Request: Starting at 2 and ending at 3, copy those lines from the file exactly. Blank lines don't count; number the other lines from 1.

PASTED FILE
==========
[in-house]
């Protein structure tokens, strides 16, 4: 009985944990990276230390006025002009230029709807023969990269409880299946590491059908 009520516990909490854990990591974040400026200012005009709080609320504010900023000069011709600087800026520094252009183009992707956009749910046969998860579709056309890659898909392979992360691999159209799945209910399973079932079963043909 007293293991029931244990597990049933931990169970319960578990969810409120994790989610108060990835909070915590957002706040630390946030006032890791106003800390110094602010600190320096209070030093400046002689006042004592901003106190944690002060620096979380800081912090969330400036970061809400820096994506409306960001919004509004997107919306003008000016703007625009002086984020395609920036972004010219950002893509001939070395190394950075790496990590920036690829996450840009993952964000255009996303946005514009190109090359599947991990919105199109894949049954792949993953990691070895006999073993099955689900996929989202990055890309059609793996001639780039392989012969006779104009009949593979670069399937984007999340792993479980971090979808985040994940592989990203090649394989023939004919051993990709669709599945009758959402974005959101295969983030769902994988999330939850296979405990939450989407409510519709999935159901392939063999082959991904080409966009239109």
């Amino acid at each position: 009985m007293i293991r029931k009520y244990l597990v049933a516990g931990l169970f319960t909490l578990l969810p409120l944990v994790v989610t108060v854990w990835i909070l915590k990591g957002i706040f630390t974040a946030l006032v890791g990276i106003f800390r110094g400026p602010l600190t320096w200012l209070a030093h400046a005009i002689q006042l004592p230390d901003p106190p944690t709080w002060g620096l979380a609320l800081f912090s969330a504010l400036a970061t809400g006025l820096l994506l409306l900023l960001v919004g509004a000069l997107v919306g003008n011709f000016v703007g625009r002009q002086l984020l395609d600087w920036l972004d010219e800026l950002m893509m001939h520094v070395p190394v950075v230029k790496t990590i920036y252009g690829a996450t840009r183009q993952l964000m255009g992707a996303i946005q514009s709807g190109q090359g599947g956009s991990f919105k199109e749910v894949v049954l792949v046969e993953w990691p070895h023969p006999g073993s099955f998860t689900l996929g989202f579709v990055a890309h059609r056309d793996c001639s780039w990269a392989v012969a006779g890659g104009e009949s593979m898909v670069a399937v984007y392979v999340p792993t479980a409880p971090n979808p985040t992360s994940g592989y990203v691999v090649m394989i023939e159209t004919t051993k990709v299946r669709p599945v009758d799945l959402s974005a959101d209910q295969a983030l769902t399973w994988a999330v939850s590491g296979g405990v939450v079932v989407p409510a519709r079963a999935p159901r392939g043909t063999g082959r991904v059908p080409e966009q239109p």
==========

């Protein structure tokens, strides 16, 4: 009985944990990276230390006025002009230029709807023969990269409880299946590491059908 009520516990909490854990990591974040400026200012005009709080609320504010900023000069011709600087800026520094252009183009992707956009749910046969998860579709056309890659898909392979992360691999159209799945209910399973079932079963043909 007293293991029931244990597990049933931990169970319960578990969810409120994790989610108060990835909070915590957002706040630390946030006032890791106003800390110094602010600190320096209070030093400046002689006042004592901003106190944690002060620096979380800081912090969330400036970061809400820096994506409306960001919004509004997107919306003008000016703007625009002086984020395609920036972004010219950002893509001939070395190394950075790496990590920036690829996450840009993952964000255009996303946005514009190109090359599947991990919105199109894949049954792949993953990691070895006999073993099955689900996929989202990055890309059609793996001639780039392989012969006779104009009949593979670069399937984007999340792993479980971090979808985040994940592989990203090649394989023939004919051993990709669709599945009758959402974005959101295969983030769902994988999330939850296979405990939450989407409510519709999935159901392939063999082959991904080409966009239109």
């Amino acid at each position: 009985m007293i293991r029931k009520y244990l597990v049933a516990g931990l169970f319960t909490l578990l969810p409120l944990v994790v989610t108060v854990w990835i909070l915590k990591g957002i706040f630390t974040a946030l006032v890791g990276i106003f800390r110094g400026p602010l600190t320096w200012l209070a030093h400046a005009i002689q006042l004592p230390d901003p106190p944690t709080w002060g620096l979380a609320l800081f912090s969330a504010l400036a970061t809400g006025l820096l994506l409306l900023l960001v919004g509004a000069l997107v919306g003008n011709f000016v703007g625009r002009q002086l984020l395609d600087w920036l972004d010219e800026l950002m893509m001939h520094v070395p190394v950075v230029k790496t990590i920036y252009g690829a996450t840009r183009q993952l964000m255009g992707a996303i946005q514009s709807g190109q090359g599947g956009s991990f919105k199109e749910v894949v049954l792949v046969e993953w990691p070895h023969p006999g073993s099955f998860t689900l996929g989202f579709v990055a890309h059609r056309d793996c001639s780039w990269a392989v012969a006779g890659g104009e009949s593979m898909v670069a399937v984007y392979v999340p792993t479980a409880p971090n979808p985040t992360s994940g592989y990203v691999v090649m394989i023939e159209t004919t051993k990709v299946r669709p599945v009758d799945l959402s974005a959101d209910q295969a983030l769902t399973w994988a999330v939850s590491g296979g405990v939450v079932v989407p409510a519709r079963a999935p159901r392939g043909t063999g082959r991904v059908p080409e966009q239109p």